It's sunset in the village of Atima. The old police station clearly was part of the government at one point. The police basically left and now the police station itself is a headquarters for the rebels.
The flag on top of the police station is no longer the Syrian flag, but the flag of the revolution. It's a bit in tatters, but it's still there.
Yoselyn Gaitan, an 8-year-old with a shy smile, sits quietly in an exam room at Children's National Medical Center in Washington, D.C., wearing a tiny hospital gown. She looks a little uneasy as she waits to be brought back to the operating room for the final surgery on her cleft palate.
Kelly Schraf spots her through the curtain and tiptoes into her room.
Thirty years ago, we first began hearing about AIDS — then a mysterious, unnamed disease that was initially thought to be a rare form of cancer that affected gay men. Scientists soon learned that it was neither of those things, and, in fact, it was a virus that everyone was vulnerable to.
That vulnerability became apparent when, in 1991, basketball superstar Magic Johnson announced that we would retire immediately because he had contracted HIV.
Long before the era of post-Sept. 11 security precautions in the U.S., an unknown person or group of people may have begun carrying out a series of bioterrorism attacks in California.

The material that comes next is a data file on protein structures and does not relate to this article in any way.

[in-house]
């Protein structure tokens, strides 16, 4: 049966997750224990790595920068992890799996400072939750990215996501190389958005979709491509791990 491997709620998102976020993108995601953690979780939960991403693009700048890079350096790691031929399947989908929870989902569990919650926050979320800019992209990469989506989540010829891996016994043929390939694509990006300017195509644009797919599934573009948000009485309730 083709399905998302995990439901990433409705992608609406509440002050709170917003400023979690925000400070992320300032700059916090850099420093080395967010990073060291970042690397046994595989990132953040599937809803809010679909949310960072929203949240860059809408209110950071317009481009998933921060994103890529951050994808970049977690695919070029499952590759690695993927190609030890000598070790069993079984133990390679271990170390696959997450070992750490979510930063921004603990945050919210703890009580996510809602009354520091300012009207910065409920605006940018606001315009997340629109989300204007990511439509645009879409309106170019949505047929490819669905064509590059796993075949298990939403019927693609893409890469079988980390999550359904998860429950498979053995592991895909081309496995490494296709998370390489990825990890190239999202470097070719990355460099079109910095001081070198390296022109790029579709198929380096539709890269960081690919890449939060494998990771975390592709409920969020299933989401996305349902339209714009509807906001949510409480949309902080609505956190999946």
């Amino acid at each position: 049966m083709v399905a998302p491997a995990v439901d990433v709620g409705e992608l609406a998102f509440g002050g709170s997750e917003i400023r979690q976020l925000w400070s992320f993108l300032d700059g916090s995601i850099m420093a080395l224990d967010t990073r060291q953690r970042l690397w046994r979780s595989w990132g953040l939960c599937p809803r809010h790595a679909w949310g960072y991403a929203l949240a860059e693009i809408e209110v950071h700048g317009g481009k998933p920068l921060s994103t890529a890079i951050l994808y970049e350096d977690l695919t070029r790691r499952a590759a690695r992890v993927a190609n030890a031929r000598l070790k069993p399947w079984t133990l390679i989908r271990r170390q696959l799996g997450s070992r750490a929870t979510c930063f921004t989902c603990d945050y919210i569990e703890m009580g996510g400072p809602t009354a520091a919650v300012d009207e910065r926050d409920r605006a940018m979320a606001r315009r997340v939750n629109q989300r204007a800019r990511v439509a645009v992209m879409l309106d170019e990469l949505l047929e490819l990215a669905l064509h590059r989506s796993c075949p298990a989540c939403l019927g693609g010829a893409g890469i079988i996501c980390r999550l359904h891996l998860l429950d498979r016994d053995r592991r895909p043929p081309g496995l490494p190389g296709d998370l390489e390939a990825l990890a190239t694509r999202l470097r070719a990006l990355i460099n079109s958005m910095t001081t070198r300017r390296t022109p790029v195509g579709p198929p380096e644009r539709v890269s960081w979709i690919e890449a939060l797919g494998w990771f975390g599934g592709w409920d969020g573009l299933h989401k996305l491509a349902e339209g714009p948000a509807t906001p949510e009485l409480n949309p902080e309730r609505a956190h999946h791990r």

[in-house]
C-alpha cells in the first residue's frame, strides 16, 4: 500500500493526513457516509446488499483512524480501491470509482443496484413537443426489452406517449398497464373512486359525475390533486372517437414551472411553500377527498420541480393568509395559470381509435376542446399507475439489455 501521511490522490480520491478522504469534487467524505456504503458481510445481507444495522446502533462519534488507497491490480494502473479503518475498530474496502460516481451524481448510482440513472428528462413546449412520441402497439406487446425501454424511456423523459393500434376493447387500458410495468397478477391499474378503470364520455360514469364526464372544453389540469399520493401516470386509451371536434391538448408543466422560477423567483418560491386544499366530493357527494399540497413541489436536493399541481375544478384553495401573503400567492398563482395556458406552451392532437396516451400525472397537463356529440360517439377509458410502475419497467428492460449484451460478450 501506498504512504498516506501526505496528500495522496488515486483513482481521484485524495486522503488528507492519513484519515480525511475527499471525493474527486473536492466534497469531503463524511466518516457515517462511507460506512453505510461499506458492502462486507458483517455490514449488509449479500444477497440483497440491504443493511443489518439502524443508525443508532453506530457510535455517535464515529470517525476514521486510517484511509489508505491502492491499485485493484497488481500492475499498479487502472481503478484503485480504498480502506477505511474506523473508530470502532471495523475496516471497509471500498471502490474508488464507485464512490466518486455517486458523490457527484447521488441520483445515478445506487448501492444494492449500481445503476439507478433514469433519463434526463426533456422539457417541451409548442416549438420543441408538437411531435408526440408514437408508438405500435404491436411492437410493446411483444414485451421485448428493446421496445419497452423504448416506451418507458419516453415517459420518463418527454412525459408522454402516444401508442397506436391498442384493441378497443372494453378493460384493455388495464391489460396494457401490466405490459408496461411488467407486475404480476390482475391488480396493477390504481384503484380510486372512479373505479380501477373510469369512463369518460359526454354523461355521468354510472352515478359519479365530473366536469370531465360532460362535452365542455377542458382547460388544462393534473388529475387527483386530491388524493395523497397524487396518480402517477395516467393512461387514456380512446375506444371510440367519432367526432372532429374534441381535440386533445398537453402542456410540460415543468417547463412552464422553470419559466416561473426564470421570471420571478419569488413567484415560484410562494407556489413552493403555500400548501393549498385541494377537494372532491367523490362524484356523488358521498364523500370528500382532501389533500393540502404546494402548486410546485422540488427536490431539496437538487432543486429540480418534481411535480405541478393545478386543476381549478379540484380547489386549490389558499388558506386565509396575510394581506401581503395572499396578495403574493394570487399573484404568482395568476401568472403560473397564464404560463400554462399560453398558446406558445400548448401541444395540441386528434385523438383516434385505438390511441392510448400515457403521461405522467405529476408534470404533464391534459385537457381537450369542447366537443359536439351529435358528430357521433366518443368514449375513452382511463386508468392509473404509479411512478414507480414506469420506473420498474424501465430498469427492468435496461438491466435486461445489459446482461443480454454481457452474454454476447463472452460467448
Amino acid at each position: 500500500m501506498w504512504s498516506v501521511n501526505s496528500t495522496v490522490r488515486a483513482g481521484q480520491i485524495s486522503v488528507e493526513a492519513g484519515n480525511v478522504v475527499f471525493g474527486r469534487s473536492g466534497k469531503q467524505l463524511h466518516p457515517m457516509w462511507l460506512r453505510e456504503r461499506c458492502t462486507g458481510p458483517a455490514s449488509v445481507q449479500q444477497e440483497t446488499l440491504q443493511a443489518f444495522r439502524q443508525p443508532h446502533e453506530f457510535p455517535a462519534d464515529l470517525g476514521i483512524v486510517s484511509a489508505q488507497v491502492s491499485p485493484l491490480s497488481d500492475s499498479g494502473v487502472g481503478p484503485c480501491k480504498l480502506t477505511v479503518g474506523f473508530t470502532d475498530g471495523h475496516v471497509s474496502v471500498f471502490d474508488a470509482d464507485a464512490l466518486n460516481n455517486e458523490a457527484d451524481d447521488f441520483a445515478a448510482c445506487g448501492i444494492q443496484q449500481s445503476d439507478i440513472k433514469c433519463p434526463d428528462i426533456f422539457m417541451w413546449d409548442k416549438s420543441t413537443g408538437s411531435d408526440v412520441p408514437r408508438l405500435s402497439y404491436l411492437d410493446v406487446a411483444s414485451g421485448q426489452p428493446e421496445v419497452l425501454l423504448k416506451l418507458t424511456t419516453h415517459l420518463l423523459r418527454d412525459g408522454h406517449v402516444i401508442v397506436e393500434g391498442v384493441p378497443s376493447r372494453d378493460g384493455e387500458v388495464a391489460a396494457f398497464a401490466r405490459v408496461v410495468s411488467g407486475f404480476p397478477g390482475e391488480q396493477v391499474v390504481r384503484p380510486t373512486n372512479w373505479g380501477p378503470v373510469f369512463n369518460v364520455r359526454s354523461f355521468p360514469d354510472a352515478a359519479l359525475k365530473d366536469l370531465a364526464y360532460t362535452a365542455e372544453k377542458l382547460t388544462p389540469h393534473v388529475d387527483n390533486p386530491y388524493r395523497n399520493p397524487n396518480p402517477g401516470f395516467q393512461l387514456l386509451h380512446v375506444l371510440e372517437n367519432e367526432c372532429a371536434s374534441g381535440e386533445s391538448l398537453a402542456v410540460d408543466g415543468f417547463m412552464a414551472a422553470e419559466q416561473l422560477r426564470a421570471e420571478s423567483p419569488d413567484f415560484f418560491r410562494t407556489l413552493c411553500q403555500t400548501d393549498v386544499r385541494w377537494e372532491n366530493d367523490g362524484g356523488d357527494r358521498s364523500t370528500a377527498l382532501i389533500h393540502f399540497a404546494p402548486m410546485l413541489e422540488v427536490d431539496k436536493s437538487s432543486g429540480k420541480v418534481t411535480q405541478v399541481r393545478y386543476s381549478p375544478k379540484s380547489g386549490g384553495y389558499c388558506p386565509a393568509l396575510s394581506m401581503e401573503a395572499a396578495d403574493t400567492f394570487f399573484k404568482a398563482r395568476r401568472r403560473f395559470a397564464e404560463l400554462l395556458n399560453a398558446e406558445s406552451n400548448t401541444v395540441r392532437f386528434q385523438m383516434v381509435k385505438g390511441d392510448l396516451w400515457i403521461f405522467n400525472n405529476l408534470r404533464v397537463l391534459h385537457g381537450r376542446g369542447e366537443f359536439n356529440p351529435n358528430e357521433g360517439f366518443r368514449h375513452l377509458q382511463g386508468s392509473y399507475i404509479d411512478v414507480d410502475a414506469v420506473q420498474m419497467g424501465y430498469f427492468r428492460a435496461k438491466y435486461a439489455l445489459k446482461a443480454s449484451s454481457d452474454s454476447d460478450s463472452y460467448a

The target? Menthol-scented eucalyptus trees.
Before you wonder why you hadn't heard of this, it's because the story isn't necessarily true. It's a hypothesis, a theory promoted by a noted California entomologist and eucalyptus expert named Timothy Paine.
If his theory is correct, then somebody out there wants those trees dead.
President Obama is in Aurora, Colo., on Sunday, meeting with the families of the victims of the deadly theater shootings that killed 12 people and injured 58 more. He'll also attend a memorial service and meet briefly with local officials.
Outside the movie theater where Friday's rampage occurred, there's a makeshift memorial at the edge of a hot and dusty lot. There are hundreds of candles and flowers, American flags and signs memorializing the victims.
"It's a sad time, very sad time," said William Cloud, a local professor, who came by to pay his respects.
Theweekends on All Things Considered series Movies I've Seen a Million Times features filmmakers, actors, writers and directors talking about the movies that they never get tired of watching.
For actor Donald Faison, whose credits include Clueless, Remember the Titans, the TV shows Scrubs and The Exes, the movie he could watch a million times is Star Wars Episode V: The Empire Strikes Back. "I want to say I saw it at the movie theaters 30 times," Faison says.
Oliver Stone's latest film, Savages, opened in theaters earlier this month. The movie centers on two young marijuana growers, Ben and Chon, who live and deal in California, alongside their girlfriend O — short for Ophelia. They find themselves thrust into a world of violence and murder when a Mexican drug cartel comes after their business. The film is based on the book by crime writer Don Winslow, who also co-wrote the screenplay.